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Forum Post: The Shock Doctrine: The Rise of Disaster Capitalism - Naomi Klein

Posted 8 years ago on June 29, 2012, 9:27 a.m. EST by Underdog (2971) from Clermont, FL
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Below is from Wikipedia:


Paul B. Farrell from the Dow Jones Business News stated "you must read what may be the most important book on economics in the 21st century". John Gray wrote in The Guardian, "There are very few books that really help us understand the present. The Shock Doctrine is one of those books." and described the book as "both timely and devastating". William S. Kowinski of the San Francisco Chronicle wrote, "Klein may well have revealed the master narrative of our time," and it was named one of the best books of 2007 by the Village Voice, Publishers Weekly, The Observer, and the Seattle Times. The Irish Times describes Klein’s arguments as "compelling" with Dr. Tom Clonan reporting that she "systematically and calmly demonstrates to the reader" the way in which neocons were intimately linked to seismic events that "resulted in the loss of millions of lives". Near the end of the review Dr. Clonan’s offers a précis for Klein’s central argument—that the neoconservative project is not about "implanting of democracy" but a repressive prescription for the maximising of global profit for a small elite. "Neocons see the ideal ratio of super-rich to permanent-poor as consistent with an uber-class of business oligarchs and their political cronies from the top 20%". The remaining 80% of the world’s population, the "disposable poor", would subsist in "planned misery" unable to afford adequate housing, privatised education or healthcare. The Independent called the book "a compelling account of the way big business and politics use global disasters for their own ends", while Stephen Amidon of the New York Observer calls it a "compelling study of the dark heart of contemporary capitalism."



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[-] 3 points by shadz66 (19985) 8 years ago

A documentary adaptation of Naomi Klein’s 2007 book :

An investigation of disaster capitalism, based on Naomi Klein’s proposition that neo-liberal capitalism feeds on natural disasters, war and terror to establish its dominance.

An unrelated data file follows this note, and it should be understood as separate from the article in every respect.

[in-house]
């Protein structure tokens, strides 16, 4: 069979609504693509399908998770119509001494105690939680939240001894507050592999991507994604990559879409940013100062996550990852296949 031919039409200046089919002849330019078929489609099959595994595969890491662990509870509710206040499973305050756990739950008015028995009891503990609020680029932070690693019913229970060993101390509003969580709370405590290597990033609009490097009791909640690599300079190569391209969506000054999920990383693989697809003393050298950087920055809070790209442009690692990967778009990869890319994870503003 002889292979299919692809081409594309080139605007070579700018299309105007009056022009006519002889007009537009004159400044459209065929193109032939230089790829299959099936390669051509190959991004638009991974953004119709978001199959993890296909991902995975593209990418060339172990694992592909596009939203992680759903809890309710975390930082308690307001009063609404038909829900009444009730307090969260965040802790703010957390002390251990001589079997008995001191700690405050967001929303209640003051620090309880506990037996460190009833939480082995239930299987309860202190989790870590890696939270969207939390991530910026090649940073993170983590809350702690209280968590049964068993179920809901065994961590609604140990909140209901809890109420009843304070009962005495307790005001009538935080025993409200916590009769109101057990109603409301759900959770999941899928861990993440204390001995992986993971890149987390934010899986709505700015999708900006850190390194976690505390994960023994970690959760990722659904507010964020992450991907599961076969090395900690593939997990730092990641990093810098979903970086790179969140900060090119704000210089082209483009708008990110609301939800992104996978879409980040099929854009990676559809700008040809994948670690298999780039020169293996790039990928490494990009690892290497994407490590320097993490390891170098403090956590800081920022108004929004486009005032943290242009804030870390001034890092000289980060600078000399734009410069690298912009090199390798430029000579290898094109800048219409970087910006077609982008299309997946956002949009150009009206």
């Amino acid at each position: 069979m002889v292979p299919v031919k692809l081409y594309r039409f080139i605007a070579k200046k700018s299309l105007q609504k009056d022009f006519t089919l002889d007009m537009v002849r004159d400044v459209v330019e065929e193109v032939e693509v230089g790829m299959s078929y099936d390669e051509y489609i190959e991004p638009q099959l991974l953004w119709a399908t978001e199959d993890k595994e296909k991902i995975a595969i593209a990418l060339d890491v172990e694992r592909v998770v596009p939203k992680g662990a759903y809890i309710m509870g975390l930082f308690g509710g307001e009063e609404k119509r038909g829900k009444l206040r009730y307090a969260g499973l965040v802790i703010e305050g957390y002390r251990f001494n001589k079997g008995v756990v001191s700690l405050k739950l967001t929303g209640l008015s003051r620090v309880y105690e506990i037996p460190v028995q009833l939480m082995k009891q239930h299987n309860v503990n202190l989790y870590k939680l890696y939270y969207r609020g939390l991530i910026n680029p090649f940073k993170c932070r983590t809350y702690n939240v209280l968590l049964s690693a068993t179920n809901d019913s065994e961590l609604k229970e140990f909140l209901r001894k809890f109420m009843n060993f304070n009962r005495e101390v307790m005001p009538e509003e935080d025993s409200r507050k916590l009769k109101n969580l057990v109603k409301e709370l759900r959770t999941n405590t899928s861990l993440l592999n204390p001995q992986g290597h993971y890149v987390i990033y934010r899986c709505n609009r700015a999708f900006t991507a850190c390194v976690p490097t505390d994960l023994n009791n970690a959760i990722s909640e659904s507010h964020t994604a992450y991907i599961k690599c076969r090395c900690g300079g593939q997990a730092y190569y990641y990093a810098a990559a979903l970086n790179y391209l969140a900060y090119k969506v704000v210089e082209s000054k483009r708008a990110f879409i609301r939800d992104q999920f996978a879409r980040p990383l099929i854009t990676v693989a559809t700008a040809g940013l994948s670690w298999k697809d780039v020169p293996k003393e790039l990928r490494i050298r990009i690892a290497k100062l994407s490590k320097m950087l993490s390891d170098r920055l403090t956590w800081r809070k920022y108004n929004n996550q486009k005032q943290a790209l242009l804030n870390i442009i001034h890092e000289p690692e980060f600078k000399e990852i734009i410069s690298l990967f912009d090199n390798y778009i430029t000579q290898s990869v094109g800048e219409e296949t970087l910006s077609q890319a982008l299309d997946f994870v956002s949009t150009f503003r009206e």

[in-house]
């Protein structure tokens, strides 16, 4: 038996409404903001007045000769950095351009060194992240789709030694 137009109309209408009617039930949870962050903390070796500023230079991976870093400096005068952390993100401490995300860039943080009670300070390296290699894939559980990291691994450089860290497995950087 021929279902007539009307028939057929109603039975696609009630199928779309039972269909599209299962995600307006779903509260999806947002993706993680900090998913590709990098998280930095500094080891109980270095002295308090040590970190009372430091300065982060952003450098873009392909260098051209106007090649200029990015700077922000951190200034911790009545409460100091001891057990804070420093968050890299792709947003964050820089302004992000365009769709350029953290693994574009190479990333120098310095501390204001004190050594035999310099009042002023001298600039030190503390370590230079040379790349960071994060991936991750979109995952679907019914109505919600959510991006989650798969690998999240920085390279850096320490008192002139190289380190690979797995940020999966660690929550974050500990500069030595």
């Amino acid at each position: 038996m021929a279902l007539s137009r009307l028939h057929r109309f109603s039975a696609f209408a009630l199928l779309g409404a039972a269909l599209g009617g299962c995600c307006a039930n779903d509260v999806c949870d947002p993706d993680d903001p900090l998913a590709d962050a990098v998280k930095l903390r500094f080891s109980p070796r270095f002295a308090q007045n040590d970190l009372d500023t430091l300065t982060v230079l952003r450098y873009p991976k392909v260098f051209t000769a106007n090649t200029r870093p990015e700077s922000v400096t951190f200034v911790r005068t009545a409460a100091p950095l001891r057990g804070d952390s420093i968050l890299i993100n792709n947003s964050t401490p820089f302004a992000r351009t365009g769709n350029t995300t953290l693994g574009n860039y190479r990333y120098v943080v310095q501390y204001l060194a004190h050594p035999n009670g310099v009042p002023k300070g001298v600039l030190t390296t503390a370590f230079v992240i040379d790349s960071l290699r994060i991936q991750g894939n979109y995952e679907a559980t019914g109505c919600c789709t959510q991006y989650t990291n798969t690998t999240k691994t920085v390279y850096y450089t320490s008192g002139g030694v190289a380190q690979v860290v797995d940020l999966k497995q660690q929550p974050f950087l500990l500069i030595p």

Based on breakthrough historical research and four years of on-the-ground reporting in disaster zones, 'The Shock Doctrine' vividly shows how disaster capitalism – the rapid-fire corporate re-engineering of societies still reeling from shock – did not begin with September 11, 2001.

The films traces its origins back fifty years, to the University of Chicago under Milton Friedman, which produced many of the leading neo-conservative and neo-liberal thinkers whose influence is still profound in Washington today.

New, surprising connections are drawn between economic policy, shock and awe warfare and covert CIA-funded experiments in electroshock and sensory deprivation in the 1950s, research that helped write the torture manuals used today in Guantanamo Bay.

'The Shock Doctrine' follows the application of these ideas through our contemporary history, showing in riveting detail how well-known events of the recent past have been deliberate, active theatres for the shock doctrine, among them: Pinochet’s coup in Chile in 1973, the Falklands War in 1982, the Tiananmen Square Massacre in 1989, the collapse of the Soviet Union in 1991, the Asian Financial crisis in 1997 and Hurricane Mitch in 1998.

e tenebris, lux ...

[-] 2 points by Underdog (2971) from Clermont, FL 8 years ago

Thanks for providing that documentary shadz. I just finished watching all of it. The use of the word "excellent" gets used too often, but I can think of no other word to use. Every adult in the world should see this video.

Do you know if this vid has been posted as an original post before? If not, I'm thinking that I will (or perhaps you should since you provided it).

Thanks again!

[-] -1 points by shadz66 (19985) 8 years ago

Also by Naomi Klein is her book 'No Logo' from which the documentary of the same name was made.+ You are welcome & sorry for getting back to you so late ;-)

'No Logo', based on the best-selling book by Canadian journalist and activist Naomi Klein, reveals the reasons behind the backlash against the increasing economic and cultural reach of multinational companies. Analysing how brands like Nike,The Gap, and Tommy Hilfiger became revered symbols worldwide, Klein argues that globalization is a process whereby corporations discovered that profits lay not in making products (outsourced to low-wage workers in developing countries), but in creating branded identities people adopt in their lifestyles.

Using hundreds of media examples, 'No Logo' shows how the commercial takeover of public space, destruction of consumer choice, and replacement of real jobs with temporary work – the dynamics of corporate globalization – impact everyone, everywhere. It also draws attention to the democratic resistance arising globally to challenge the hegemony of brands.

lux et veritas ...